Researchers now believe that the silent killer in babies, Sudden Infant Death Syndrome (SIDS), could be caused by an imbalance of serotonin in the brain. A new research done in mice pointed to this new clue when imbalanced levels of serotonin, a chemical mainly known to influence one's mood, have lead to death in mice.
Mice were genetically engineered to overproduce the brain chemical serotonin. This overproduction lead to died at an early age but before dying the mice developed symptoms similar to those of sudden infant death syndrome. Such behaviour suggested improper regulation of serotonin may cause SIDS in humans.

Most of the mice that died were unable to regulate their heart rates and body temperatures.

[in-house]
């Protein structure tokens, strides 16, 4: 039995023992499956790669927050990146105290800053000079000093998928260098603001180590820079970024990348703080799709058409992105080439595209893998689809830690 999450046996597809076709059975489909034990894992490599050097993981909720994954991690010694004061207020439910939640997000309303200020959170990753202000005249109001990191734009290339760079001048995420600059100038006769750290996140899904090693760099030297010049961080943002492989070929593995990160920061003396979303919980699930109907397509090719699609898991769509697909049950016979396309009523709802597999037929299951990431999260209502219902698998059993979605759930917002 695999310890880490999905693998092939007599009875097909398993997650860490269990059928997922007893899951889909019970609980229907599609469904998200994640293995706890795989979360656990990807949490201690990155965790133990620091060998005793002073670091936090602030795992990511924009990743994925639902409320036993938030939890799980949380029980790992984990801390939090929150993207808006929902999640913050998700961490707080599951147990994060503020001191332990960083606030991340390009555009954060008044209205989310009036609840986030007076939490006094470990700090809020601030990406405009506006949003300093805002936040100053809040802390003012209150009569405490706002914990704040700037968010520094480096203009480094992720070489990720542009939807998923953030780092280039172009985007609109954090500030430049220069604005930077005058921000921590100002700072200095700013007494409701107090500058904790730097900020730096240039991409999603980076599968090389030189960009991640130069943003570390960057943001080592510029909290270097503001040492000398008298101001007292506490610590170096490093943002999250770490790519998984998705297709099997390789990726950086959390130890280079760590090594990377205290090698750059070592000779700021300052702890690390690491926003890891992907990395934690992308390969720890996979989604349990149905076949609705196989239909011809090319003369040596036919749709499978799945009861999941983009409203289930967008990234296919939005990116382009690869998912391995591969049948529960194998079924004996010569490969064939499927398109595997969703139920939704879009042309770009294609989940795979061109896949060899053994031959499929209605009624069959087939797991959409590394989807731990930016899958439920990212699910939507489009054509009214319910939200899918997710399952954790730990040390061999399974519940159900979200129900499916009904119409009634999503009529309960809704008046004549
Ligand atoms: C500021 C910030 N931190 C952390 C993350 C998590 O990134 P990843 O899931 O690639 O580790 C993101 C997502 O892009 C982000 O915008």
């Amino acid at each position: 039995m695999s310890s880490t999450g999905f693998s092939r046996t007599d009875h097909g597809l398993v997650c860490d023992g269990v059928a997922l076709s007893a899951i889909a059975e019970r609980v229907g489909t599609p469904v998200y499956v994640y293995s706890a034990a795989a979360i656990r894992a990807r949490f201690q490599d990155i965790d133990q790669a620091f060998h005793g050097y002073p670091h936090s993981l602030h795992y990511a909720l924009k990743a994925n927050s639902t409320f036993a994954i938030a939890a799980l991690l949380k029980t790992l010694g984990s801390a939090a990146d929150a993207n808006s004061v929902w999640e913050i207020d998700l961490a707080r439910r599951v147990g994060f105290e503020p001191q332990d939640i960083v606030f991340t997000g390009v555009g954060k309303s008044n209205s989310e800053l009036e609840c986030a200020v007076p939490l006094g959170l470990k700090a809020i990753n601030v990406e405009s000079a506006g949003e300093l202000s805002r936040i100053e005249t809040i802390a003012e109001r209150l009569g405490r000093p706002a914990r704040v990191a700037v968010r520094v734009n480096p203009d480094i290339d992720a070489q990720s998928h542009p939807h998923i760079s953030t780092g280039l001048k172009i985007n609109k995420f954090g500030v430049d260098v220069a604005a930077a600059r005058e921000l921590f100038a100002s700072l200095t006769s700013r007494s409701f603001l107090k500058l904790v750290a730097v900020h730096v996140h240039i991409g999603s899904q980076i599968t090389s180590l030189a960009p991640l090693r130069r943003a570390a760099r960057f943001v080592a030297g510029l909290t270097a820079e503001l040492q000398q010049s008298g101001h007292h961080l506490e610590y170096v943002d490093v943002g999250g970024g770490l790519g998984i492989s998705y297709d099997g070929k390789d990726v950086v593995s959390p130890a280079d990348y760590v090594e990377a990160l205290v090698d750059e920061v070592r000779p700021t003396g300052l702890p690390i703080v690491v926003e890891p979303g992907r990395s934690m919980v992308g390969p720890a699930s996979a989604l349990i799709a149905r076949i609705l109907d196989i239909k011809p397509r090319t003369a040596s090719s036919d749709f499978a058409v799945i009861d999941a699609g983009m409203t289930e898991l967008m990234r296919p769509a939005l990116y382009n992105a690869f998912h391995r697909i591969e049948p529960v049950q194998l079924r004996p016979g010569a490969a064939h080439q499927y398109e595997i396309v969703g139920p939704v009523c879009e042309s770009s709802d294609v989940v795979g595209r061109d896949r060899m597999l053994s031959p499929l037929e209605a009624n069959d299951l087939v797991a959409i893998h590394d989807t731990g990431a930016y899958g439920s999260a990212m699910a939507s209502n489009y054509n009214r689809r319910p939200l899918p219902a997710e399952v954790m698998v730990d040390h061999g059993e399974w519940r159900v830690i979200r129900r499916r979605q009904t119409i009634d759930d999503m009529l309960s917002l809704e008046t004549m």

Researchers believe that these findings could prompt clinical research to develop diagnostic tests to try to identify which kids were most likely to die of SIDS.

SIDS, in which seemingly healthy babies between 1 month and 1 year old die without warning or explanation, kills around 2,700 infants in the U.S. every year.

The mice were part of a study on serotonin's role in aggression and anxiety, but after they began dying, a scientist suggested the deaths might be related to SIDS.

This was a chance discovery since the mice were part of a study on serotonin's role in aggression and anxiety and not SIDS. Serotonin, besides mood, regulates bodily functions such as temperature, respiration and heart rate.

Previous studies have also showed that infants who died of SIDS had abnormal serotonin-producing cells in their brain stems.